Successful IoT implementations are on the rise for enterprises everywhere. By 2020, McKinsey expects the IoT market to reach at least $581B and for corporate IoT to grow at a compound annual growth rate between 7 percent and 15 percent. However, championing digital transformation in any organization requires a strategy.
To protect investments, business interests, future opportunities, and reputations key stakeholders must first identify an opportunity area. IoT can save an enterprise costs in operations or can help open new streams of revenue. The next step is to conduct extensive research on emerging technology and partners; then move forward with a viable plan. After initial research is conducted and a business strategy is defined, one of the best options for introducing a new solution or product to an organization is the proof of concept.
While the proof of concept is typically not the first recommended step in a digital transformation process, many experts agree that it is critical.
In the Losant Guide: IoT from concept to production, our experts recommend selecting a problem and selecting partners before beginning a proof of concept project. Download the guide.
IoT proof of concept projects are becoming more successful
In 2017, Cisco commissioned a study and learned that nearly two-thirds of enterprise IoT projects stalled at the proof of concept phase. This past August, Microsoft released a similar study, which revealed that now roughly 30 percent of IoT projects stalled at the proof of concept phase. If you look beyond the failures, you will see that now more than half of IoT projects that get started are moving forward. In both instances, the stakeholders in the surveys mentioned that successful projects are related to partnering with IoT experts, or acquiring teams with IoT-specific talent.
What is an IoT Proof of Concept?
A proof of concept is a low-risk way to identify IoT opportunities in an organization because it requires a limited timeline and a budget. To begin a proof of concept, an organization must have an opportunity, question, or problem it is seeking to solve with IoT. Once the opportunity and the measure of success are defined, the team of experts can experiment with an IoT solution in its intended environment. The team tests out different hardware if needed, builds an end-to-end solution, and then evaluates the results to the measure of success outlined in the beginning. A PoC can help enterprises determine if the product or solution they seek to develop reaches the goals they set out to reach.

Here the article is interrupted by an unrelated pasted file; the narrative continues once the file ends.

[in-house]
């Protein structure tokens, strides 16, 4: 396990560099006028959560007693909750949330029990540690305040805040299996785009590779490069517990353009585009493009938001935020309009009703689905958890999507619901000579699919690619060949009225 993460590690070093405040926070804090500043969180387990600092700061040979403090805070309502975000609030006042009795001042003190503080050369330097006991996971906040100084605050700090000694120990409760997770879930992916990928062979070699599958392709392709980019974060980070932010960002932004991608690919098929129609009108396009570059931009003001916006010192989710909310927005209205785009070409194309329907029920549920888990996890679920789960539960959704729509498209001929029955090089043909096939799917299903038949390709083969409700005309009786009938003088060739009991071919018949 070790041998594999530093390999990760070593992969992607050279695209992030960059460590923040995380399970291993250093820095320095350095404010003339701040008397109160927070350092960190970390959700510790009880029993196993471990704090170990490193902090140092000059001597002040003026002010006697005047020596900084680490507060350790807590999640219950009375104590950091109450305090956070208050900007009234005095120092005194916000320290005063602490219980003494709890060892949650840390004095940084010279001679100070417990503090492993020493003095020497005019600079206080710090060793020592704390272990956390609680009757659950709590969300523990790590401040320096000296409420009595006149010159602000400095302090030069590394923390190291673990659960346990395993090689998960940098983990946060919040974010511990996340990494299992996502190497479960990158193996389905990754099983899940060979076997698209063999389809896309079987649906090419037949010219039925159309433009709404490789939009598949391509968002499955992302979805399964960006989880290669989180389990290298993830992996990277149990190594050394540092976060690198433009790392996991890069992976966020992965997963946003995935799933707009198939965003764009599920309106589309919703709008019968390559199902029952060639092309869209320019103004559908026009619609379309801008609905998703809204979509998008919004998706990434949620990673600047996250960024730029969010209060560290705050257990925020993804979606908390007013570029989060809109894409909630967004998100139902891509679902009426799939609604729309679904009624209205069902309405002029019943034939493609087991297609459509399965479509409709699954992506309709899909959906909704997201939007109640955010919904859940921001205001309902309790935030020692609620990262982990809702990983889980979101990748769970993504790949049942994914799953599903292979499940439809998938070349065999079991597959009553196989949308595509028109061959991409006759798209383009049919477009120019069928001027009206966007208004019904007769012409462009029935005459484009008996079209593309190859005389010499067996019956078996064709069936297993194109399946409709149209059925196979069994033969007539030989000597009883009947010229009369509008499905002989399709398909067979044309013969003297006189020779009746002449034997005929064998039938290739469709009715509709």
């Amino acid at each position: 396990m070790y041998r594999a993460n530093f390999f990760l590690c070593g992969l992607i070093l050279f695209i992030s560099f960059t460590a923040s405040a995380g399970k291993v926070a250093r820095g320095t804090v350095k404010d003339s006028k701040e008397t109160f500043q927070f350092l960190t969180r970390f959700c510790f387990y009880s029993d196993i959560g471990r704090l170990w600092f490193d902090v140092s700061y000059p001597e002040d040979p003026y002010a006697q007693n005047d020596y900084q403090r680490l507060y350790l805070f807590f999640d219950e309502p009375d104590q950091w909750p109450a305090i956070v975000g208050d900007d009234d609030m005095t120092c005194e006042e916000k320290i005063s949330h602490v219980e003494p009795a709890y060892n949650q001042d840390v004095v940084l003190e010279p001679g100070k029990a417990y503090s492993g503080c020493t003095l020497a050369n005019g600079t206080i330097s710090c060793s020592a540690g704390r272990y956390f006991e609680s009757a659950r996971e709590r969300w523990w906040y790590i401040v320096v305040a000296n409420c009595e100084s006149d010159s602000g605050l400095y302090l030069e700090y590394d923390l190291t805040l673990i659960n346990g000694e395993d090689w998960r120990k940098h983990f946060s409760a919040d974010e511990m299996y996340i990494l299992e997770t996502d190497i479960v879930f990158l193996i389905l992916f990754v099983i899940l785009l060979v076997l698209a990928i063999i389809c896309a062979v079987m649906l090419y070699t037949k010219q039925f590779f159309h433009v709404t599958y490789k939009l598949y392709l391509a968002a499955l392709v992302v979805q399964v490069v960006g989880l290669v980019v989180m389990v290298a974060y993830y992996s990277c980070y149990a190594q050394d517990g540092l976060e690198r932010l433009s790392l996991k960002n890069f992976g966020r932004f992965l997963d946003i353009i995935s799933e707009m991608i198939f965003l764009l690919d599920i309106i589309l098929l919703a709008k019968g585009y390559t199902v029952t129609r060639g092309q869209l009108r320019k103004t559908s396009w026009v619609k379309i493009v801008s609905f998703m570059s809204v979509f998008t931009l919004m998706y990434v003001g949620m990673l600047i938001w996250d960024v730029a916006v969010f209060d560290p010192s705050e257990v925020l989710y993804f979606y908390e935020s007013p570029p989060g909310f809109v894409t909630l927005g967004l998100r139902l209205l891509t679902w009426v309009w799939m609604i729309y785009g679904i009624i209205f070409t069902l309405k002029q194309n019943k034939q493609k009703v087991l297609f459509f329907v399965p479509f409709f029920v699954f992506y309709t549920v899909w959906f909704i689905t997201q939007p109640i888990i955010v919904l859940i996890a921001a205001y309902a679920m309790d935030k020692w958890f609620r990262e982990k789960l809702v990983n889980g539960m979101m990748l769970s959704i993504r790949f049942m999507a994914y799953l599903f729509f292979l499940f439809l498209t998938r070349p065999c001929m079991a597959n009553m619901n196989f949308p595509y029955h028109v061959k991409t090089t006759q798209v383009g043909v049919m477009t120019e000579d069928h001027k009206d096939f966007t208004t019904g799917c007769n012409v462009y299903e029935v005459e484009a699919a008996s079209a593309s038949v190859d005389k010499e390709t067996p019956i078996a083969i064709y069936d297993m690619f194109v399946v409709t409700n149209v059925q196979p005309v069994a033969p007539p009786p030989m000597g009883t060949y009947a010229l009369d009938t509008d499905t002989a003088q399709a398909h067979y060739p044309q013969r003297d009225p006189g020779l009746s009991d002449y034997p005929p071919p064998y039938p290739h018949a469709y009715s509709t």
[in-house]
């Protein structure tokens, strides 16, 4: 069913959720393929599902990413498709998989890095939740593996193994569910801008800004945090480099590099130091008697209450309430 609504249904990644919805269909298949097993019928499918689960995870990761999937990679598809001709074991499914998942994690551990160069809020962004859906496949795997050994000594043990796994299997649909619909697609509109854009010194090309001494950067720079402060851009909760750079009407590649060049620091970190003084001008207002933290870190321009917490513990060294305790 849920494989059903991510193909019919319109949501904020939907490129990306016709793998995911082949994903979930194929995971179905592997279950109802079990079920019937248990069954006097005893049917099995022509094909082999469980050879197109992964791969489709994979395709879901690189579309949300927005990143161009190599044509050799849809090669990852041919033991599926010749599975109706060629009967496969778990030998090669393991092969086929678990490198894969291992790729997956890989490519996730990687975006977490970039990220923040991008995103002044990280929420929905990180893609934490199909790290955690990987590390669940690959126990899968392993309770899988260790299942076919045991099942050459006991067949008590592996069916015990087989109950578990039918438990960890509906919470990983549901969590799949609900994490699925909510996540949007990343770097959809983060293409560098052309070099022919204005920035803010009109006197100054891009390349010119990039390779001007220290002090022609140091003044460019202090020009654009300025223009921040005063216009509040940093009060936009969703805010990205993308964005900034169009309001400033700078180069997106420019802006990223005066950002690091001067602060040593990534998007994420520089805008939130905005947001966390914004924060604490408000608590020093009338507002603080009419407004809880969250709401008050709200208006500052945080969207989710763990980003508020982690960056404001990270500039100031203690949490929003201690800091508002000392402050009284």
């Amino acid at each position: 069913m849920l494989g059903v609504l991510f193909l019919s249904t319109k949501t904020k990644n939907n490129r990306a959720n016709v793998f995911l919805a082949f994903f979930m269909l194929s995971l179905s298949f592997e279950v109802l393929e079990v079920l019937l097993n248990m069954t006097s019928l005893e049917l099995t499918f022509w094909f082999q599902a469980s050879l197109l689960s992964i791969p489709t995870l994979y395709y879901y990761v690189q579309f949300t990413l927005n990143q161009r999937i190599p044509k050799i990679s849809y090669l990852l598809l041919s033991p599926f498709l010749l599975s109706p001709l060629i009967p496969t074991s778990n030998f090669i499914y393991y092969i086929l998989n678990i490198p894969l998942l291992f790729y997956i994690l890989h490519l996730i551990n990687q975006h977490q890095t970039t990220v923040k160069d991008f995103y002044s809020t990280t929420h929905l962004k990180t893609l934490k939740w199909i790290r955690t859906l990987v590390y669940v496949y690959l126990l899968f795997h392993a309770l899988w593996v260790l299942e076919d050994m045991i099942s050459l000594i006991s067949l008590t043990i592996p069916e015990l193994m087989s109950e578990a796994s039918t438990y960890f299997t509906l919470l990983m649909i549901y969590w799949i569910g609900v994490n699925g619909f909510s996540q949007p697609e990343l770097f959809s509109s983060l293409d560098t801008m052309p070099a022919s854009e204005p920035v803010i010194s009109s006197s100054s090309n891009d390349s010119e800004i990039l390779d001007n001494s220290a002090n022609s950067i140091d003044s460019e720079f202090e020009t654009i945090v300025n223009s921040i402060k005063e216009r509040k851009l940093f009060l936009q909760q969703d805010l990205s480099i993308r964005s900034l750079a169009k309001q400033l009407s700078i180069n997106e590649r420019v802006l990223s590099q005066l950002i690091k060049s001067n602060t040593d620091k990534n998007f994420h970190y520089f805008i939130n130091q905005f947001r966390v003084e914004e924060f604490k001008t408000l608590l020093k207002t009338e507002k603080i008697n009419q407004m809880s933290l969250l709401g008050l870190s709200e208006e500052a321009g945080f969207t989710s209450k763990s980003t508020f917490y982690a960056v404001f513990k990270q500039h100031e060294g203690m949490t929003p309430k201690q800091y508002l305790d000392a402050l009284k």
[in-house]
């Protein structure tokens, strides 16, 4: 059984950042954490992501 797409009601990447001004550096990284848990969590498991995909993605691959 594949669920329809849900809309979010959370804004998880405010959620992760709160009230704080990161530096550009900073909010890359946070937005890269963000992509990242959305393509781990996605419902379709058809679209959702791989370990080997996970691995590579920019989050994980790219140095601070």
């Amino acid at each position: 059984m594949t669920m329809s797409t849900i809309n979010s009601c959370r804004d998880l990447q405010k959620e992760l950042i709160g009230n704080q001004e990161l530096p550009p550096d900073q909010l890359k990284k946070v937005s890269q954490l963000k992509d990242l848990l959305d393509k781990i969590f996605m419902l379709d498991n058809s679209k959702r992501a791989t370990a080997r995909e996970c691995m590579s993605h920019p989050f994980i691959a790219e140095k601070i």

Why begin a proof of concept?
There are quite a few reasons to begin an IoT project with a proof of concept.
- It is a low-risk way to experiment (limited timeline and budget)
- Helps teams prove business value with real data
- Helps teams achieve leadership buy-in
- Provides data about how hardware will perform
- Provides proof of IoT platform
- Helps teams learn where partner expertise is needed and how to evaluate partners
Full-scale IoT implementation is not always the result of a successful PoC. Sometimes, the result is learning that more infrastructure needs to be built to accept IoT data and support a full-scale IoT implementation. Even an unsuccessful PoC can kick-start the next PoC which might have a similar end goal with a different approach. The data collected from the initial PoC can uncover ideas for new products and services.
How is a proof of concept executed?
Executing a proof of concept involves four steps: Define, Develop, Execute and Evaluate.
1. Define - Collaborate with your internal team and IoT experts to define goals, inputs, metrics, scope, risks, and a schedule. One of the most critical steps is to use this team to define success that the project will consistently be measured against.